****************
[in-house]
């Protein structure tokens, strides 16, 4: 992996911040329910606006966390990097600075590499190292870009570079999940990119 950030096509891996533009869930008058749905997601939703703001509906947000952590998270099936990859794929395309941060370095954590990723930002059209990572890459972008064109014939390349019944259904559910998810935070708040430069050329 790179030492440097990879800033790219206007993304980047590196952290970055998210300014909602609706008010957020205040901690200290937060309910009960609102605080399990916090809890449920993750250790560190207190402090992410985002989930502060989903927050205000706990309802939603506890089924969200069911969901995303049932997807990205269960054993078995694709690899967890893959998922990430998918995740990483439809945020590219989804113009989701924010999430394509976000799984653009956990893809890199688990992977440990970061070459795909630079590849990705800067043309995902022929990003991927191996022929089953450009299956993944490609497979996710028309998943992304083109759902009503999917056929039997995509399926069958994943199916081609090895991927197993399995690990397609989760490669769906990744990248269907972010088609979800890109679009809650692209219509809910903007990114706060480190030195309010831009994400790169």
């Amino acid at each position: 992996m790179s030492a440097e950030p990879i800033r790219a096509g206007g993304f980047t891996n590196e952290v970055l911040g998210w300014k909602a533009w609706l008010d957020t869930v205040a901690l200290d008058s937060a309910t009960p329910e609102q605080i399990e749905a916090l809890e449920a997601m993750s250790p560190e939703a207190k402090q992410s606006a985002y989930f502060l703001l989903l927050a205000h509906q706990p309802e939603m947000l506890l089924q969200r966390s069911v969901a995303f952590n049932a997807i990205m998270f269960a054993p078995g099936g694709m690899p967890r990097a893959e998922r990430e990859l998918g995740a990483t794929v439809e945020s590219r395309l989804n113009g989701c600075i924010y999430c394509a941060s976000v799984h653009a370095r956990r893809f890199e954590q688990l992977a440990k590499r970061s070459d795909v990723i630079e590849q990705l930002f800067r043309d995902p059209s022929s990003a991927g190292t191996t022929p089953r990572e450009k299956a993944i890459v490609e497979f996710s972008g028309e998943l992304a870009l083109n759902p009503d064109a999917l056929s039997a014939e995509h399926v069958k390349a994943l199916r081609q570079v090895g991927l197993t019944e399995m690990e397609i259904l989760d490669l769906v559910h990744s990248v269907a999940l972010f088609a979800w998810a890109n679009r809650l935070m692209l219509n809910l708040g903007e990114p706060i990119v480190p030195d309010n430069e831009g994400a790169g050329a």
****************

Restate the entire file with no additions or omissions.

[in-house]
């Protein structure tokens, strides 16, 4: 992996911040329910606006966390990097600075590499190292870009570079999940990119 950030096509891996533009869930008058749905997601939703703001509906947000952590998270099936990859794929395309941060370095954590990723930002059209990572890459972008064109014939390349019944259904559910998810935070708040430069050329 790179030492440097990879800033790219206007993304980047590196952290970055998210300014909602609706008010957020205040901690200290937060309910009960609102605080399990916090809890449920993750250790560190207190402090992410985002989930502060989903927050205000706990309802939603506890089924969200069911969901995303049932997807990205269960054993078995694709690899967890893959998922990430998918995740990483439809945020590219989804113009989701924010999430394509976000799984653009956990893809890199688990992977440990970061070459795909630079590849990705800067043309995902022929990003991927191996022929089953450009299956993944490609497979996710028309998943992304083109759902009503999917056929039997995509399926069958994943199916081609090895991927197993399995690990397609989760490669769906990744990248269907972010088609979800890109679009809650692209219509809910903007990114706060480190030195309010831009994400790169």
């Amino acid at each position: 992996m790179s030492a440097e950030p990879i800033r790219a096509g206007g993304f980047t891996n590196e952290v970055l911040g998210w300014k909602a533009w609706l008010d957020t869930v205040a901690l200290d008058s937060a309910t009960p329910e609102q605080i399990e749905a916090l809890e449920a997601m993750s250790p560190e939703a207190k402090q992410s606006a985002y989930f502060l703001l989903l927050a205000h509906q706990p309802e939603m947000l506890l089924q969200r966390s069911v969901a995303f952590n049932a997807i990205m998270f269960a054993p078995g099936g694709m690899p967890r990097a893959e998922r990430e990859l998918g995740a990483t794929v439809e945020s590219r395309l989804n113009g989701c600075i924010y999430c394509a941060s976000v799984h653009a370095r956990r893809f890199e954590q688990l992977a440990k590499r970061s070459d795909v990723i630079e590849q990705l930002f800067r043309d995902p059209s022929s990003a991927g190292t191996t022929p089953r990572e450009k299956a993944i890459v490609e497979f996710s972008g028309e998943l992304a870009l083109n759902p009503d064109a999917l056929s039997a014939e995509h399926v069958k390349a994943l199916r081609q570079v090895g991927l197993t019944e399995m690990e397609i259904l989760d490669l769906v559910h990744s990248v269907a999940l972010f088609a979800w998810a890109n679009r809650l935070m692209l219509n809910l708040g903007e990114p706060i990119v480190p030195d309010n430069e831009g994400a790169g050329a």